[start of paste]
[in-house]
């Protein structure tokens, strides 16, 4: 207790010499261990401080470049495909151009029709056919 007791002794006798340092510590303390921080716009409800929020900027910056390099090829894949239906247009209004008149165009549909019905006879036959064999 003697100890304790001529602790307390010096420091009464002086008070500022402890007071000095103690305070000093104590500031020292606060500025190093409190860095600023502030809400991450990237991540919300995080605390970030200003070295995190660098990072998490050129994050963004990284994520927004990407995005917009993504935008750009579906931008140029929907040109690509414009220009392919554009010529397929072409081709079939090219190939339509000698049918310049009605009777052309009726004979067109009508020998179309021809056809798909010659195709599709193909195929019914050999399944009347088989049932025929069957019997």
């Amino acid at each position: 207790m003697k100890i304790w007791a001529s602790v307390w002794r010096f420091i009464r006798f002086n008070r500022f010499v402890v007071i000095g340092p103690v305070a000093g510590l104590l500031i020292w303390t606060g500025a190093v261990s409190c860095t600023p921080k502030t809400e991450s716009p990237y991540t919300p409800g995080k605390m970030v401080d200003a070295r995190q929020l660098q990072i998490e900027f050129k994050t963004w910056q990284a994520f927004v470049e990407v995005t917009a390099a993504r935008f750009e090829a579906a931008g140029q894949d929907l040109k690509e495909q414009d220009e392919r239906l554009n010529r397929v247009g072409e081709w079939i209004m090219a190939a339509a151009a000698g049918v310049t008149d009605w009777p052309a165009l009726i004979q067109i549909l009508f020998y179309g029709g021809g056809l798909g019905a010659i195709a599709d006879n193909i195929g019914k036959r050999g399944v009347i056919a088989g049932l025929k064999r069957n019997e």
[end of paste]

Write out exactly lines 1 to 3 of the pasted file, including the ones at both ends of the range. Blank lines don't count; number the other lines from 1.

[in-house]
């Protein structure tokens, strides 16, 4: 207790010499261990401080470049495909151009029709056919 007791002794006798340092510590303390921080716009409800929020900027910056390099090829894949239906247009209004008149165009549909019905006879036959064999 003697100890304790001529602790307390010096420091009464002086008070500022402890007071000095103690305070000093104590500031020292606060500025190093409190860095600023502030809400991450990237991540919300995080605390970030200003070295995190660098990072998490050129994050963004990284994520927004990407995005917009993504935008750009579906931008140029929907040109690509414009220009392919554009010529397929072409081709079939090219190939339509000698049918310049009605009777052309009726004979067109009508020998179309021809056809798909010659195709599709193909195929019914050999399944009347088989049932025929069957019997």
């Amino acid at each position: 207790m003697k100890i304790w007791a001529s602790v307390w002794r010096f420091i009464r006798f002086n008070r500022f010499v402890v007071i000095g340092p103690v305070a000093g510590l104590l500031i020292w303390t606060g500025a190093v261990s409190c860095t600023p921080k502030t809400e991450s716009p990237y991540t919300p409800g995080k605390m970030v401080d200003a070295r995190q929020l660098q990072i998490e900027f050129k994050t963004w910056q990284a994520f927004v470049e990407v995005t917009a390099a993504r935008f750009e090829a579906a931008g140029q894949d929907l040109k690509e495909q414009d220009e392919r239906l554009n010529r397929v247009g072409e081709w079939i209004m090219a190939a339509a151009a000698g049918v310049t008149d009605w009777p052309a165009l009726i004979q067109i549909l009508f020998y179309g029709g021809g056809l798909g019905a010659i195709a599709d006879n193909i195929g019914k036959r050999g399944v009347i056919a088989g049932l025929k064999r069957n019997e």